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United States v. Briseño

United States District Court, N.D. Indiana, Hammond Division

December 30, 2014

UNITED STATES OF AMERICA
v.
JUAN BRISEÑO

OPINION AND ORDER

PHILIP P. SIMON, Chief District Judge.

The government filed a motion in limine seeking to admit a hearsay statement at trial under the excited utterance exception to the rule against hearsay. (Docket Entry 1222.) Voir dire is set to begin on January 12, 2015, with the guilt phase of the capital trial to begin once the jury is selected. Juan Briseño is charged with committing six homicides in aid of the Imperial Gangsters racketeering enterprise. The 2010 murder of Miguel Colon is one of the six homicides.

The government's motion explains that the night of the murder Briseño and alleged fellow gang members heard that Colon, a rival gang member, was at a party. Briseño and three associates drove to the area of the party to wait for Colon. Colon eventually came out, walked to his car, and drove back to the area of the party to pick up his friend Corey Walton. The driver of the car carrying Briseño recognized Colon and drove up next to Colon's car, and Briseño began firing. It was during this first round of shooting, done by Briseño, that the government alleges Colon was fatally wounded. After that, Colon and someone else shot back at the car carrying Briseño, and then another of the Briseño car's occupants joined Briseño in shooting.

The government explains that "Subject 40" will testify he was at the party, and ran out "almost immediately" after Colon was shot, where he encountered Colon's friend Corey Walton. Walton was holding the mortally wounded Colon. Subject 40 will testify that he asked Walton what happened, and Walton, in an excited and emotional state, told Subject 40 that "Tito" (Juan Briseño) had shot Colon. Subject 40's testimony repeating Walton's statement would be hearsay.

Hearsay is an out of court statement offered in evidence to prove the truth of the matter asserted. Fed.R.Evid. 801. Federal Rule of Evidence 802 is the Rule Against Hearsay, and it states that hearsay is inadmissible unless a specific exclusion or exception applies by statute or rule. An exception to the rule is made for an excited utterance, a "statement relating to a startling event or condition, made while the declarant was under the stress of excitement that it caused." Fed.R.Evid. 803(2). With respect to timing, the statement need not be made contemporaneous with the startling event, but must be made while the speaker feels the excitement caused by the event. The idea "is that circumstances may produce a condition of excitement which temporarily stills the capacity of reflection and produces utterances free of conscious fabrication.'" United States v. Boyce, 742 F.3d 792, 798, 796 (7th Cir. 2014) (quoting Fed.R.Evid. 803 advisory committee's note).

The Seventh Circuit has questioned the reasoning underlying the excited utterance exception (people can lie quickly, even in highly emotional states), but has nevertheless "recognized that despite these issues, the [spontaneity] exceptions[, of which excited utterance is one, ] are well-established." Boyce, 742 F.3d at 796 (citing Ferrier v. Duckworth, 902 F.2d 545, 547-48 (7th Cir. 1990); supplementarily citing White v. Illinois, 502 U.S. 346, 356 n.8 (1992)).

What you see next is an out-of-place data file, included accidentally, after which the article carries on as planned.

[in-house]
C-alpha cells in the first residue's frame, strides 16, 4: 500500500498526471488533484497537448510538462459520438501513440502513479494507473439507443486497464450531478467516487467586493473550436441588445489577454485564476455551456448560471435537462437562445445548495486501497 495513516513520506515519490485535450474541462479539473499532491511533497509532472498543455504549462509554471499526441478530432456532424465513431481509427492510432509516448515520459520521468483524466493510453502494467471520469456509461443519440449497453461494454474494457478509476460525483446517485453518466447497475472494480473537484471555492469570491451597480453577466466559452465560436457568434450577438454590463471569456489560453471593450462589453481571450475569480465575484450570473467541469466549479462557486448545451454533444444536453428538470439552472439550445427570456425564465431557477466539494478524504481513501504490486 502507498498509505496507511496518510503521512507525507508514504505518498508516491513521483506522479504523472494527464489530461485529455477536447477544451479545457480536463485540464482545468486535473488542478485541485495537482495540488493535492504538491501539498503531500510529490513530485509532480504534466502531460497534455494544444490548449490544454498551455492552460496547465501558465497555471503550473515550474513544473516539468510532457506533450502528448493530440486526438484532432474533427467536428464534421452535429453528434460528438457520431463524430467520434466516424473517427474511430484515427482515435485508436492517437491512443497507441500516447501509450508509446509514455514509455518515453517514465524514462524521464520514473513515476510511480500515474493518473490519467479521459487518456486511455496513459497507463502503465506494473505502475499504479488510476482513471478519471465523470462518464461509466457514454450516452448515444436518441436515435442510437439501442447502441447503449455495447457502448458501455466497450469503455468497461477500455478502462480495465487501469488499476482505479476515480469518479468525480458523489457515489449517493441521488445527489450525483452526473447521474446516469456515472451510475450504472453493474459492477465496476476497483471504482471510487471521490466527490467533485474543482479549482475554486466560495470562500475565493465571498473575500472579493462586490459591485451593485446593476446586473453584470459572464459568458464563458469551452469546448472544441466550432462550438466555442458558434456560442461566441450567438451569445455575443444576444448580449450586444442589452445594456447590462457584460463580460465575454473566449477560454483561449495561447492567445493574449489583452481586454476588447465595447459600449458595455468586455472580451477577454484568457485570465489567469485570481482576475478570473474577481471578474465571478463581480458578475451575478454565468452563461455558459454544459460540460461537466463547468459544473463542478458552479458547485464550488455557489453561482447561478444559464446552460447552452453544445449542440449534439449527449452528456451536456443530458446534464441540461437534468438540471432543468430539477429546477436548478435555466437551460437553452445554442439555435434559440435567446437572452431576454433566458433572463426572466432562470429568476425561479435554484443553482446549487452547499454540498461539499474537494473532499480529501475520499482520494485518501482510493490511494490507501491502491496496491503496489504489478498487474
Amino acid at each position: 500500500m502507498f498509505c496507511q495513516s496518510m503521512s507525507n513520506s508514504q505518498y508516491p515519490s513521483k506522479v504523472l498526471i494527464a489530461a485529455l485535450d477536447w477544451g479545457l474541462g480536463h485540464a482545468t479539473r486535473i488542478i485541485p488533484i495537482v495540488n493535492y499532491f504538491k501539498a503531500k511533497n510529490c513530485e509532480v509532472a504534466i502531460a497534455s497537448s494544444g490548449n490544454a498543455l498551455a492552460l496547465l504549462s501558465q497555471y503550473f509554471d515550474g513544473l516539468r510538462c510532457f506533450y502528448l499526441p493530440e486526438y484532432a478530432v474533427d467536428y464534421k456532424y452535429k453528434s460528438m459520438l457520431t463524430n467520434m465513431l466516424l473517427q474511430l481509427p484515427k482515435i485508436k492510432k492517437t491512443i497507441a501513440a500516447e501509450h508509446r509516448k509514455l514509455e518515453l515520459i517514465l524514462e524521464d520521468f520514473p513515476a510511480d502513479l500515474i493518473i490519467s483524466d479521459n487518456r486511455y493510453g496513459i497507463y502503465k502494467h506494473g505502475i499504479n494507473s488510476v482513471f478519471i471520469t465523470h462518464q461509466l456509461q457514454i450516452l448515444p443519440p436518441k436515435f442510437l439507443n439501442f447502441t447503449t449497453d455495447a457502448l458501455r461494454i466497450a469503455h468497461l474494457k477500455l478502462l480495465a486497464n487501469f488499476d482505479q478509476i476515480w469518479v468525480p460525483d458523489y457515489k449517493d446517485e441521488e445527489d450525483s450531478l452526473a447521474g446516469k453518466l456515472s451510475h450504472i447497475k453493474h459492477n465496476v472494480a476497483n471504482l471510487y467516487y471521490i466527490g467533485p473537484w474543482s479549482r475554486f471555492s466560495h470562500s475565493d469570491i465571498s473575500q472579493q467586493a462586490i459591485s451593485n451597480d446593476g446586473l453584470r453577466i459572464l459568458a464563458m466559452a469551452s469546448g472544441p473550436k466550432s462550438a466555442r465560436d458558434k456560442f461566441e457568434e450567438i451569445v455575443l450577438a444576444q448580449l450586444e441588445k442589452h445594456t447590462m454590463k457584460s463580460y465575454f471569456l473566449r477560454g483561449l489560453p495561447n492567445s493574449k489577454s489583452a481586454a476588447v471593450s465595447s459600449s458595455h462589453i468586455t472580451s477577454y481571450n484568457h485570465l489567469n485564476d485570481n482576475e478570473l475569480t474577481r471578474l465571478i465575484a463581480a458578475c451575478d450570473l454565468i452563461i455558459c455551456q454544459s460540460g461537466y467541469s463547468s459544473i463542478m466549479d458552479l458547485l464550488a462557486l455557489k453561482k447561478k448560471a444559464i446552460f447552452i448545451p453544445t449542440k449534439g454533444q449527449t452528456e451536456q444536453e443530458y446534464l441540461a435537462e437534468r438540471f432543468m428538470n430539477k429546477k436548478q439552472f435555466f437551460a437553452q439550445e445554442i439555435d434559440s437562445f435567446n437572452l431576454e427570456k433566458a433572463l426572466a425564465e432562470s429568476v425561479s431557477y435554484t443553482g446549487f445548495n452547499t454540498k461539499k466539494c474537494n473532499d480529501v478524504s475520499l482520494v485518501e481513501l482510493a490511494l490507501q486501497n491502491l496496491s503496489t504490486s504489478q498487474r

So, accepting that a hearsay statement may be admitted as evidence if it was an excited utterance, I turn to the question of whether Walton's statement to Subject 40 qualifies as such an utterance. Walton was holding the gunshot, mortally wounded Colon when he made the statement. Subject 40 ran out of the party "almost immediately" after the gunfight, which means Walton was present even more immediately after the gunfight, if not during it (the government's filing isn't entirely clear - it leaves some work to inference, but I'm not taking those leaps here). Even if Walton wasn't in the middle of the flying bullets, he was there moments later holding a bleeding Colon. The shooting was the startling event, and the statement, in identifying the shooter, related to that event. This is exactly the kind of circumstance that case law indicates the excited utterance exception contemplates. See, e.g., Boyce, 742 F.3d at 798 (holding 911 call "just" after domestic battery reporting battery and assailant's gun possession qualified as excited utterance); Webb v. Lane, 922 F.2d 390, 393-94 (7th Cir. 1991) (holding that shooting victim's statements (1) identifying his shooter in response to a police officer's question "Do you know who shot you?" while lying in an alley a few minutes after being shot, and (2) again identifying his shooter in response to an inquiry after being put in an ambulance, were properly admitted at trial as excited utterances). Subject 40 will therefore be permitted to testify about Walton's statement during trial, under the circumstances the government has lain out.

As a final note, I point out that the government's motion doesn't make clear the basis for Walton's knowledge. If it turns out Walton's accusation against Briseño was the repetition of a statement Colon (or someone else) made to him, then Walton's statement to Subject 40 was double hearsay, or hearsay within hearsay, and the government will need to establish a hearsay exception for each layer of hearsay. Fed.R.Evid. 805 ("Hearsay within hearsay is not excluded by the rule against hearsay if each part of the combined statements conforms with an exception to the rule."). Both layers may be excepted under the same basis, including excited utterance.

SO ORDERED.


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